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In the US university where I was a TA we were specifically instructed not to get anything worth more then $15 from a student while we are responsible for their grades. Otherwise the student or other students in the group can send a complaint to the dean and accuse you that your grading was biased.

In other countries, where customs, policies and procedures are different, the situation can be different (e.g., in Russia it would likely be fine). But if you work in the USA - I advise against accepting that offer.

The comments to my answer prompted me to add this update. ThereThe comments to my answer prompted me to add this update:

There are two issues here: an issue of personal integrity and an issue of administrative consequences. For the personal integrity, you can answer yourself: can you stay unbiased if you accept the offer? There are methods to handle it, like announcing all the policies in the start of the semester, using automatic grading with transparent standards that you cannot override, etc. You know yourself better than anyone, so you have to answer that question for yourself.

Now, the administrative aspect. Even if you know you were fair, someone can suspect and accuse you AND your student of cheating the system - and that's the issue of consequences. Consequences will depend on the local laws and policies and practices of your institution.

In the US university where I was a TA we were specifically instructed not to get anything worth more then $15 from a student while we are responsible for their grades. Otherwise the student or other students in the group can send a complaint to the dean and accuse you that your grading was biased.

In other countries, where customs, policies and procedures are different, the situation can be different (e.g., in Russia it would likely be fine). But if you work in the USA - I advise against accepting that offer.

The comments to my answer prompted me to add this update. There are two issues here: an issue of personal integrity and an issue of administrative consequences. For the personal integrity, you can answer yourself: can you stay unbiased if you accept the offer? There are methods to handle it, like announcing all the policies in the start of the semester, using automatic grading with transparent standards that you cannot override, etc. You know yourself better than anyone, so you have to answer that question for yourself.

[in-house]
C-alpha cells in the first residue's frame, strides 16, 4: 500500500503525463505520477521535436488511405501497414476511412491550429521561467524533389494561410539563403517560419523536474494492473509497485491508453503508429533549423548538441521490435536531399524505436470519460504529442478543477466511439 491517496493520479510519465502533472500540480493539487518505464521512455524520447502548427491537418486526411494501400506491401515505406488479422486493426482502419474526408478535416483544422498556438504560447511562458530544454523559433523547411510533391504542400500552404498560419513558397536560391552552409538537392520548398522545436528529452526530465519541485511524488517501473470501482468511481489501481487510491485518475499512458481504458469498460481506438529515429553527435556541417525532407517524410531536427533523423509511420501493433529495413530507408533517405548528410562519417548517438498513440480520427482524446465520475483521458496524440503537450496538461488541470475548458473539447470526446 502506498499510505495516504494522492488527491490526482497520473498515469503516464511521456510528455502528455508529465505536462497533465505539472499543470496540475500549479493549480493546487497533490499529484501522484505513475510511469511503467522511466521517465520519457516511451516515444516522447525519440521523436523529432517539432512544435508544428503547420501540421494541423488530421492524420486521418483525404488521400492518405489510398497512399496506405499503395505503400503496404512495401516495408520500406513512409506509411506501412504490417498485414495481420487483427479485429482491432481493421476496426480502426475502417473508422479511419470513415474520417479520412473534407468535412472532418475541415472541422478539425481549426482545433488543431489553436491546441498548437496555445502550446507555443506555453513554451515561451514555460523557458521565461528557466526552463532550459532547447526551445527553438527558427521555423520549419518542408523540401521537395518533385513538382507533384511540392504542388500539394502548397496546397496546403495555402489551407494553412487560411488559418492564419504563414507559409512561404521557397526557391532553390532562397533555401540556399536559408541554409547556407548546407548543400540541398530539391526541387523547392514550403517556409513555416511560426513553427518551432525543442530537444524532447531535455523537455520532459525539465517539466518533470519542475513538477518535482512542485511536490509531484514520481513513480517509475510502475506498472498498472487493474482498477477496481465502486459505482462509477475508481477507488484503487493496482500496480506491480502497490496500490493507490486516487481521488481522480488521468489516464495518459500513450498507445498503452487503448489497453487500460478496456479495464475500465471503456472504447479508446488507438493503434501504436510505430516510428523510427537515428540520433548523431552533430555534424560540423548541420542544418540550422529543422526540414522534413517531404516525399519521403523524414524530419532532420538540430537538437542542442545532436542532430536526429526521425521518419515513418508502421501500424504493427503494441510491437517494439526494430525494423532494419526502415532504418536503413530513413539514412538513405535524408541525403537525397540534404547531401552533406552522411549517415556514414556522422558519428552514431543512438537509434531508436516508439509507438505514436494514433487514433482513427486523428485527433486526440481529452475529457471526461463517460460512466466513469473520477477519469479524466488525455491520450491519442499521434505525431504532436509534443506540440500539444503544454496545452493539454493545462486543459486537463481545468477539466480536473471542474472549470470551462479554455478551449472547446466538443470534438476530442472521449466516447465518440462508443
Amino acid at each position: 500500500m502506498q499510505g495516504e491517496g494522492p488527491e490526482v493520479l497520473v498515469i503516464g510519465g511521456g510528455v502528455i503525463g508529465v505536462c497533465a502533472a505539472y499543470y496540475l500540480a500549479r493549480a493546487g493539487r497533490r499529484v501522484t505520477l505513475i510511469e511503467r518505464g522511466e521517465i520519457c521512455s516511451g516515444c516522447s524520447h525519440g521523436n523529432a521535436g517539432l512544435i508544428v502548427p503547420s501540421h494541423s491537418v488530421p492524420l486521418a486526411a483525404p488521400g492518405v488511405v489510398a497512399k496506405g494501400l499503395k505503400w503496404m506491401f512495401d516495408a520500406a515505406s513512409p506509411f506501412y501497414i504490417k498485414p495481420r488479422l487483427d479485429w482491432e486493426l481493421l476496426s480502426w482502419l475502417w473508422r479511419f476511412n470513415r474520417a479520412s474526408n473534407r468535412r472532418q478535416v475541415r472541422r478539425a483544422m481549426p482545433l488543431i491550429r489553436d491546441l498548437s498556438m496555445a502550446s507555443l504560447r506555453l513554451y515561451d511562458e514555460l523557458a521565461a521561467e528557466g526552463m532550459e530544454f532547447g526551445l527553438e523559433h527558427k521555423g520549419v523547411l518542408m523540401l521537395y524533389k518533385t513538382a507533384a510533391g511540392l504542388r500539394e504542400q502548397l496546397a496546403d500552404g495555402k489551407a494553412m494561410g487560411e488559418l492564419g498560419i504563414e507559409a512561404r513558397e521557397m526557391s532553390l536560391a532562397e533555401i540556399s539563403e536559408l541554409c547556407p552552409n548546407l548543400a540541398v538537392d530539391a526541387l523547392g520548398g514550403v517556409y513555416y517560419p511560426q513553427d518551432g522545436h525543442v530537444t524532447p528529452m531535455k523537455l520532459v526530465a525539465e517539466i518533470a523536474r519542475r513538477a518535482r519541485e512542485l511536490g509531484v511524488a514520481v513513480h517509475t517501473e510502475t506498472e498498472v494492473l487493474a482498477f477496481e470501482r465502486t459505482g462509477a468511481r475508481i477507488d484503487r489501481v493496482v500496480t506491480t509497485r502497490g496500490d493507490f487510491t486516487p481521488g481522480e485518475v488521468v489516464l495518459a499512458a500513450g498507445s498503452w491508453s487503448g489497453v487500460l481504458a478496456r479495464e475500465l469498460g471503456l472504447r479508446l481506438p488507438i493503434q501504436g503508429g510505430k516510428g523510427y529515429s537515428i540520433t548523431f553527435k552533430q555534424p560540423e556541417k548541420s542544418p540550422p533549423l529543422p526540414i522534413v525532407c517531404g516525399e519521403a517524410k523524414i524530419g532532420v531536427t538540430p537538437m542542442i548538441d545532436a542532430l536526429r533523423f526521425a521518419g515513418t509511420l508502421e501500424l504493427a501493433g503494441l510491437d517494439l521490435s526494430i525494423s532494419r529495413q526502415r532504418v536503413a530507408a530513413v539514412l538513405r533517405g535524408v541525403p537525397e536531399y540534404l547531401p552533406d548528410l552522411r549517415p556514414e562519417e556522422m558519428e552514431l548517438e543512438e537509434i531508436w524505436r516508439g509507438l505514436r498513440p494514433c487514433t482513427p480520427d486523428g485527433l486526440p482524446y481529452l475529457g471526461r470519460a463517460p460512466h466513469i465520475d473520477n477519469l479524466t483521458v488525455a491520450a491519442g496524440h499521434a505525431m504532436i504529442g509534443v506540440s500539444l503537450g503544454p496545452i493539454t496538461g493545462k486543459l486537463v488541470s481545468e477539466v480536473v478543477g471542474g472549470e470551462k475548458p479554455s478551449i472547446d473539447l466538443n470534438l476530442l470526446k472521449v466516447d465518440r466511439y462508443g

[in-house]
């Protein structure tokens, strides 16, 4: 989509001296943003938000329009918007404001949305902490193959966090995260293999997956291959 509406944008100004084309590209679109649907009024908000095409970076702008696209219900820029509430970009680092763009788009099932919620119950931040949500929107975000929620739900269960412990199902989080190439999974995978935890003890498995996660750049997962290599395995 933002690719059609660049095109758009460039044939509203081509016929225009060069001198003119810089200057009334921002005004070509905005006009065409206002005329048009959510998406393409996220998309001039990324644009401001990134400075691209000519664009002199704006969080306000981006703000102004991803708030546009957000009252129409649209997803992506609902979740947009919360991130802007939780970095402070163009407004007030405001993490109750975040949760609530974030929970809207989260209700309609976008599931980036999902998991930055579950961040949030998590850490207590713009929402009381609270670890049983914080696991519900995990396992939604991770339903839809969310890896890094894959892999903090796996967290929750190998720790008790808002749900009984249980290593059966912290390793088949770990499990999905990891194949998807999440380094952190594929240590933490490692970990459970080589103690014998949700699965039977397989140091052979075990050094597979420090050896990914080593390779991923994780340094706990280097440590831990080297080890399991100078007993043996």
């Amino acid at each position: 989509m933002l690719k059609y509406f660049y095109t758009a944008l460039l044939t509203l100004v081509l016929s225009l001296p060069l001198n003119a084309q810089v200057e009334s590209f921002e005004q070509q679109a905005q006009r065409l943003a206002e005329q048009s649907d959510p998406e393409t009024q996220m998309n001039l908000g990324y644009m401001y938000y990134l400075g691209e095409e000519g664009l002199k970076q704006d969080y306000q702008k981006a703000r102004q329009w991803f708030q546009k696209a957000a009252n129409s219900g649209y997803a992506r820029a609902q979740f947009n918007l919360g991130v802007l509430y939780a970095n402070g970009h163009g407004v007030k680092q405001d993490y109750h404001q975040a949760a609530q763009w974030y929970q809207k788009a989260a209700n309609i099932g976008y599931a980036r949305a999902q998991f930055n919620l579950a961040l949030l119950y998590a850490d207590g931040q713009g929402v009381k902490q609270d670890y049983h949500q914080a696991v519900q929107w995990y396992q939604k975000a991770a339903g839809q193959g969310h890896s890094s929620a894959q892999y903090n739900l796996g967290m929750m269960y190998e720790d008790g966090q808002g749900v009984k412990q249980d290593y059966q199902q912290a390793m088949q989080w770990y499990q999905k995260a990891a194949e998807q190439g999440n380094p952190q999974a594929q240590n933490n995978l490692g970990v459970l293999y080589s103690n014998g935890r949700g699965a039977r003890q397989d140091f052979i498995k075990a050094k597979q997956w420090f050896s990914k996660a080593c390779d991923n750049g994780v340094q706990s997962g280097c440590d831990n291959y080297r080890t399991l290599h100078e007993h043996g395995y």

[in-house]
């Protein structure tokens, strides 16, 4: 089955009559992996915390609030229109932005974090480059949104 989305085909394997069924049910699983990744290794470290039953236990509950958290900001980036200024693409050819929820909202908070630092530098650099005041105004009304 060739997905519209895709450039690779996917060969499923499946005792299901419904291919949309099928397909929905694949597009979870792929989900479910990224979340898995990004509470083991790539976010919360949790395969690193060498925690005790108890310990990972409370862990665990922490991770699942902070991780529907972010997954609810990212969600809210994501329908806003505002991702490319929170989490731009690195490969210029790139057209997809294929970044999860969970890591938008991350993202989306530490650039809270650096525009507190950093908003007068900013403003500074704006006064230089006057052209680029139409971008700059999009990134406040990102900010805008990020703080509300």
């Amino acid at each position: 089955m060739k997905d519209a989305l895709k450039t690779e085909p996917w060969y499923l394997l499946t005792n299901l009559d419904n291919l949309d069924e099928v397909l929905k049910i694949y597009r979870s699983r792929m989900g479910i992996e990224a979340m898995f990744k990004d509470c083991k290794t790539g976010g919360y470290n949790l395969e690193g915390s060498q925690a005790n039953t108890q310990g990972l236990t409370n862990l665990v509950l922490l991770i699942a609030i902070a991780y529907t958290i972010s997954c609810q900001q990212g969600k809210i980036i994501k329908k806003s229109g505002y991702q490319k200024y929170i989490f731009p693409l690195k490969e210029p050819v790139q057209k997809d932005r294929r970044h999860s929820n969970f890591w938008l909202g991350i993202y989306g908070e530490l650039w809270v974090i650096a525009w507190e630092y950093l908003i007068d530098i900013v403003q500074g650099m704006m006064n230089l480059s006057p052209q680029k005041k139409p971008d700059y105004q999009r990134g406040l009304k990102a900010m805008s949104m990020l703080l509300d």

Now, the administrative aspect. Even if you know you were fair, someone can suspect and accuse you AND your student of cheating the system - and that's the issue of consequences. Consequences will depend on the local laws and policies and practices of your institution.

In the US university where I was a TA we were specifically instructed not to get anything worth more then $15 from a student while we are responsible for their grades. Otherwise the student or other students in the group can send a complaint to the dean and accuse you that your grading was biased.

In other countries, where customs, policies and procedures are different, the situation can be different (e.g., in Russia it would likely be fine). But if you work in the USA - I advise against accepting that offer.

The comments to my answer prompted me to add this update:

There are two issues here: an issue of personal integrity and an issue of administrative consequences. For the personal integrity, you can answer yourself: can you stay unbiased if you accept the offer? There are methods to handle it, like announcing all the policies in the start of the semester, using automatic grading with transparent standards that you cannot override, etc. You know yourself better than anyone, so you have to answer that question for yourself.